Caliber - 9x19mm
Capacity - 10+1
Action - Glock's proprietary "Safe Action" system
Barrel - 3.5 inches
Weight - 20 oz. with empty magazine


The Glock 26 was introduced in the fall of 1995 as a response to two evolving patterns within the country and the shooting community. On one hand, a new round of right-to-carry reforms had passed in several states. This wave brought to 30 the number of states in which citizens could exercise their right to carry firearms for personal defense. This growing trend meant thousands of potential gun carriers were looking for concealable yet powerful pistols suited for this mission. On the other hand, 1994 saw the passage of Bill Clinton's "Crime Bill," which limited the capacity of all newly manufactured firearm magazines to 10 or fewer rounds. Suddenly, the massive "Wondernines" built around high-capacity magazines seemed less efficient as 10-round guns. Smaller pistols, designed around a 10-round magazine and ideal for concealed carry, became the dominant trend for many handgun manufacturers by the mid-1990s.

I took the plunge and picked up a Glock 26 "pocket rocket" at a gun show in October of 1996. I paid $419 for it, which was less even than the wholesale price I'd been quoted by my buddy the FFL-holder. Prices at that show for the 26 ranged from $419 to $500+!

Fit and Finish
It's pure Glock. "Strictly functional," I've heard it called, and I agree, even though some of the two-tone models look pretty spiffy. Parts fit was clean and tight, and all controls worked as advertised.

The Trigger
Surprisingly enough, I like it! Letting off just enough to let the striker reset leaves you with a sort of "mini-DA/SA" effect that allows for faster follow-ups, but full-stroking each shot is by no means uncomfortable. And there was none of the trigger-finger soreness I remember from shooting a friend's G17 many years ago. The bottom line - trigger feels a little stiff, but it's so SHORT... ;-) A lot of folks criticize the Glock for "not having any safety." While the Glock in fact has THREE safeties, they are all passive - designed to prevent the gun from accidentally going off without the trigger being depressed. The Glock and similar guns do require extra care and training - if you pull the trigger and there's a round in the chamber, the gun WILL fire. Period. Because the trigger pull is shorter and lighter than most, reasonable precautions (such as training, and a holster that covers the trigger guard) should be taken.

The Bottom Line
I've found an almost ideal carry gun. Light-kicking, reliable and easy to conceal, and it packs 10+1 or more of a respectable caliber and is more accurate than I am! Try before you buy, if you can, but I would not hesitate to recommend the G26 to anyone looking for a compact carry piece. Or if you're not a 9mm fan, the Glock 27 is an identical gun chambered in .40S&W...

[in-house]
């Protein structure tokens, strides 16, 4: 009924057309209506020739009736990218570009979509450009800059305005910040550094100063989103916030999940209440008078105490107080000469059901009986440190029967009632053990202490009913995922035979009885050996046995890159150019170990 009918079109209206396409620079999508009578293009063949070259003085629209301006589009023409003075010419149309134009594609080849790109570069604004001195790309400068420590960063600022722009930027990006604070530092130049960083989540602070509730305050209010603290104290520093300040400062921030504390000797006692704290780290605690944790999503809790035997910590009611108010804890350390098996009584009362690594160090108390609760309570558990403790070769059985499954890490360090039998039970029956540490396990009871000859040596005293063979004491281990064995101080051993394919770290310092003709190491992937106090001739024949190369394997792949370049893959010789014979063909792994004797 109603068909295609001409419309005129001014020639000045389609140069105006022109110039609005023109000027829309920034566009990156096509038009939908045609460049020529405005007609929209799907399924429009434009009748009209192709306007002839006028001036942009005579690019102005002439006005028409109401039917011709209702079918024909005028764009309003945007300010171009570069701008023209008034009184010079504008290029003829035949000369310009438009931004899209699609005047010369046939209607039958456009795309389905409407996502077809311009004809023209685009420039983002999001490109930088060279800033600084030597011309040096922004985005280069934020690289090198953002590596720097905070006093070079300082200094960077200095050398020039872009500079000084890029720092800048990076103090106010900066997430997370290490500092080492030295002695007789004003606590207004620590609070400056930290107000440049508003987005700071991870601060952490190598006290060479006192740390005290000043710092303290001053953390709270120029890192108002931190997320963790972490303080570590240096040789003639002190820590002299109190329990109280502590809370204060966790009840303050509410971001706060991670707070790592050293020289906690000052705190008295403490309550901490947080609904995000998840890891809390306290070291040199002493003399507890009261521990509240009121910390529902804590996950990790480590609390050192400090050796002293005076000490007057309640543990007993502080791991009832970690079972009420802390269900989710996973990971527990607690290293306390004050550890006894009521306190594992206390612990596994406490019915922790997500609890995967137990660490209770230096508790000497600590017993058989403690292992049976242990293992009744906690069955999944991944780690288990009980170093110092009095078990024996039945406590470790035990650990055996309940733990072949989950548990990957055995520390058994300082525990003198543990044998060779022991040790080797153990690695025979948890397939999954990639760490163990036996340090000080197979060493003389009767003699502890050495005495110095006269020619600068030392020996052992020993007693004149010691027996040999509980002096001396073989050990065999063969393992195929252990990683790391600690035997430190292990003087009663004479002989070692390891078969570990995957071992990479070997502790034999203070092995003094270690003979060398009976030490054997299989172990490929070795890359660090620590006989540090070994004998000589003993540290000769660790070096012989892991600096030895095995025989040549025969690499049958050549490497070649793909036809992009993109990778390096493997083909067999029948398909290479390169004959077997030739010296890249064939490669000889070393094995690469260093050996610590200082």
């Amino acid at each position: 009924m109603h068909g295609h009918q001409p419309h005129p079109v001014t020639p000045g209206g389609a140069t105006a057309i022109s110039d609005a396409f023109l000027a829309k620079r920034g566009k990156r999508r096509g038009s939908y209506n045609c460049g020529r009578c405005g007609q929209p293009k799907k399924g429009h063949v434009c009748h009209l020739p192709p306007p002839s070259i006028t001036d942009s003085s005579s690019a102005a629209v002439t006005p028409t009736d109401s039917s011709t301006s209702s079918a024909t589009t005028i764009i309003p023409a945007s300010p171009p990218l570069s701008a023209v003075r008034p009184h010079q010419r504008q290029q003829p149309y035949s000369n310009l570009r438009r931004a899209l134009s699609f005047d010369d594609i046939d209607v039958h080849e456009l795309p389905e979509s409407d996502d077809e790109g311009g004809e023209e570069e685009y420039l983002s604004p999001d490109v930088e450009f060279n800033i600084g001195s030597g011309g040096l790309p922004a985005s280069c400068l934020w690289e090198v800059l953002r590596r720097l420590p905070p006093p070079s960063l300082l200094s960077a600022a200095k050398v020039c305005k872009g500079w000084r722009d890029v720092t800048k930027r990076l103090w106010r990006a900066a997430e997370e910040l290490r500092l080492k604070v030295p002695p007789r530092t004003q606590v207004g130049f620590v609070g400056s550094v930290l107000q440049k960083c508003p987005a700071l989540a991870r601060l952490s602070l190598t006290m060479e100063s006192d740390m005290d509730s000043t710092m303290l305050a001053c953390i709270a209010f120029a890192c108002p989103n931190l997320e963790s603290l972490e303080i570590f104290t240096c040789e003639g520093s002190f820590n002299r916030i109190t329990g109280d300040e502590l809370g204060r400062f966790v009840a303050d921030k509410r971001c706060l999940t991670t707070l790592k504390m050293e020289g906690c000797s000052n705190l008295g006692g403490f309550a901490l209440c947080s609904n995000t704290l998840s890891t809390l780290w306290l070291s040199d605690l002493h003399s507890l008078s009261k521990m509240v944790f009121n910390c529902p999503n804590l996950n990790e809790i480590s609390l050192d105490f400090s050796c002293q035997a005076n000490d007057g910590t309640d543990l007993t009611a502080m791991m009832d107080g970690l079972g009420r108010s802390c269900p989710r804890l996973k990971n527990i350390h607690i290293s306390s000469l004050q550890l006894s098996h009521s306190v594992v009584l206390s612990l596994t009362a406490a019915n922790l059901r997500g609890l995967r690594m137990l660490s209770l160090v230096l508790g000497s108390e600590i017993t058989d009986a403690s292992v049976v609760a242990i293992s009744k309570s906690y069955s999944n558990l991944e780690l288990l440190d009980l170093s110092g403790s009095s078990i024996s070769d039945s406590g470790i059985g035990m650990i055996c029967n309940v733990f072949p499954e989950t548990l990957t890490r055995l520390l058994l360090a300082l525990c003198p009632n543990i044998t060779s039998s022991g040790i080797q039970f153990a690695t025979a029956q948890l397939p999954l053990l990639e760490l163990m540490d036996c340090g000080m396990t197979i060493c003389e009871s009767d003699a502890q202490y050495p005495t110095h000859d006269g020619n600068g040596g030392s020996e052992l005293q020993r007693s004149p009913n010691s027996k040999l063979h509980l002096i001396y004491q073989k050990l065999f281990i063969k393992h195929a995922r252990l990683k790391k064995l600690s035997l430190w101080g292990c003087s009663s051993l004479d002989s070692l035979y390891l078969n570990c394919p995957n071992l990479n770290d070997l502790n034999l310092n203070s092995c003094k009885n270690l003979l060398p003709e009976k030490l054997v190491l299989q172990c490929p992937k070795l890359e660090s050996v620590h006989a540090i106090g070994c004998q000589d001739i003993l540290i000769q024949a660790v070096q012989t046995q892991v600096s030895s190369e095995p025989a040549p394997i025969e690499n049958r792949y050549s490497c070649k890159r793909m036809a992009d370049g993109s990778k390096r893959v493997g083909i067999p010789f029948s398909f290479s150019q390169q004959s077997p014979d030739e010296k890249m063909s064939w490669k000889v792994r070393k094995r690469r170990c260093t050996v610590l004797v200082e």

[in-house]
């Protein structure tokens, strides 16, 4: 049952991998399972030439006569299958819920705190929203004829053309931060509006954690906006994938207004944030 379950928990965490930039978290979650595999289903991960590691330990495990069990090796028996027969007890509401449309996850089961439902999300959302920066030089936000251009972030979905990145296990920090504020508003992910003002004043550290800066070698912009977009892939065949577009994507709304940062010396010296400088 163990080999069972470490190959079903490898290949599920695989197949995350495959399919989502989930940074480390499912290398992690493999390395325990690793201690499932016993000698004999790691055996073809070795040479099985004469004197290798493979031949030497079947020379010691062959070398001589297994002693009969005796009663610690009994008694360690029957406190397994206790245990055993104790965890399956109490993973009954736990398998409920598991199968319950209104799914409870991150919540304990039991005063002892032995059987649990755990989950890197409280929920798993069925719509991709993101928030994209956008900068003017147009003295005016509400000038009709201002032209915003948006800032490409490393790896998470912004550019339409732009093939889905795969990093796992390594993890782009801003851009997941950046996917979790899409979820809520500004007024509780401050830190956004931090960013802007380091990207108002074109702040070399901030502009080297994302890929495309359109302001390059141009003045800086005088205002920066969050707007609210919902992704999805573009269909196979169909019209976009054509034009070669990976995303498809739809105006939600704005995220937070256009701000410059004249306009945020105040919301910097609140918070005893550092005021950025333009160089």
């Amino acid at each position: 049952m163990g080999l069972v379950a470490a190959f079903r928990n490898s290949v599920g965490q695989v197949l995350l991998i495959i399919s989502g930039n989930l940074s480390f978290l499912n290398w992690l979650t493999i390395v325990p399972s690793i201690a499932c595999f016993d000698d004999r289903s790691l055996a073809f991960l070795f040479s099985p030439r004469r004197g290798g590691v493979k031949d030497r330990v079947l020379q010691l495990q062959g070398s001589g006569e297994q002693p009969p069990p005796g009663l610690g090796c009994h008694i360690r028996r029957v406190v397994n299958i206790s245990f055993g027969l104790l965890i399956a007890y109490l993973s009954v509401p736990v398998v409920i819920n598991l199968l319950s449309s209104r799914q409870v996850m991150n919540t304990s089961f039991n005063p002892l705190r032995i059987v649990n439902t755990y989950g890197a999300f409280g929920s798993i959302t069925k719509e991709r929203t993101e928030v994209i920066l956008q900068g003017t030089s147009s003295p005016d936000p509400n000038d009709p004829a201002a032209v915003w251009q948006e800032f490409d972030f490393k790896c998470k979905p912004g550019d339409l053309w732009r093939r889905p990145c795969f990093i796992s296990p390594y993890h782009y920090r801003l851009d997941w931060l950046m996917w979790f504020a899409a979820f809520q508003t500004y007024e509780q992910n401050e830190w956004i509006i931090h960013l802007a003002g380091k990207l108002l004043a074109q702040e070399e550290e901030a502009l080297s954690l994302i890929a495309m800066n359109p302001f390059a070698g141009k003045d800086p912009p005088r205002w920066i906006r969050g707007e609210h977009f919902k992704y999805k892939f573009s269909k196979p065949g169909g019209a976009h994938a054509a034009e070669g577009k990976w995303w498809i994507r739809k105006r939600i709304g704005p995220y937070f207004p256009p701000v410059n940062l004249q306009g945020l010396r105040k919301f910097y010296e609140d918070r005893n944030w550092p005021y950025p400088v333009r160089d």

Update 1/06 After more than 9 years of service, my Glock 26 has been retired. I last carried it in the delivery room when my son Calvin was born, and I have decided to put the gun away and pass it down to him when he comes of age - an act inspired by my friend Steve, who did the same thing for both of his sons years ago. The fact that my first Glock will now become my son's first Glock makes it even more special. The G26 will be an ideal companion piece to The Calvin Project, my son's first AR-15.

Update 4/02 Wake me up when this gun malfunctions, would ya? Though the G26 doesn't get fired as much as it used to now that I have thinner, lighter pistols in my carry battery, it is still an old standby and as reliable as ever. I have installed the same "carry trigger" setup (competition connector + NY1 trigger spring) in it that I have in my other carry Glocks, as well as a factory extended slide stop and mag release. A small gun in a potent caliber that can take a 17+2 mag as a reload and has the same trigger as my G23 is still a comforting carry option that I exercise on occasion...

Update 1/99 I've lost track of how many rounds the little G26 has digested by now, but it's probably a couple thousand or so. Frame and slide wear have been negligible, and the gun has held up well with minimal maintenance. I have replaced the recoil spring assembly and a chipped extractor, and had a factory extended slide stop and Trijicon night sights installed. It has continued to be 100% reliable with both factory ammo and my own reloads.

Update 6/97 I recently completed the Lethal Force Institute's "Intro to Combat Handguns" course using the G26. In this 500-round course of fire, the little Glock performed exceptionally well. I had no malfunctions at all, and was able to score a 290/300 - the highest of my group. The others were using duty-sized Glock .40s, SIGs and S&Ws, and they were all amazed that the Glock subcompact could shoot equally well or better.

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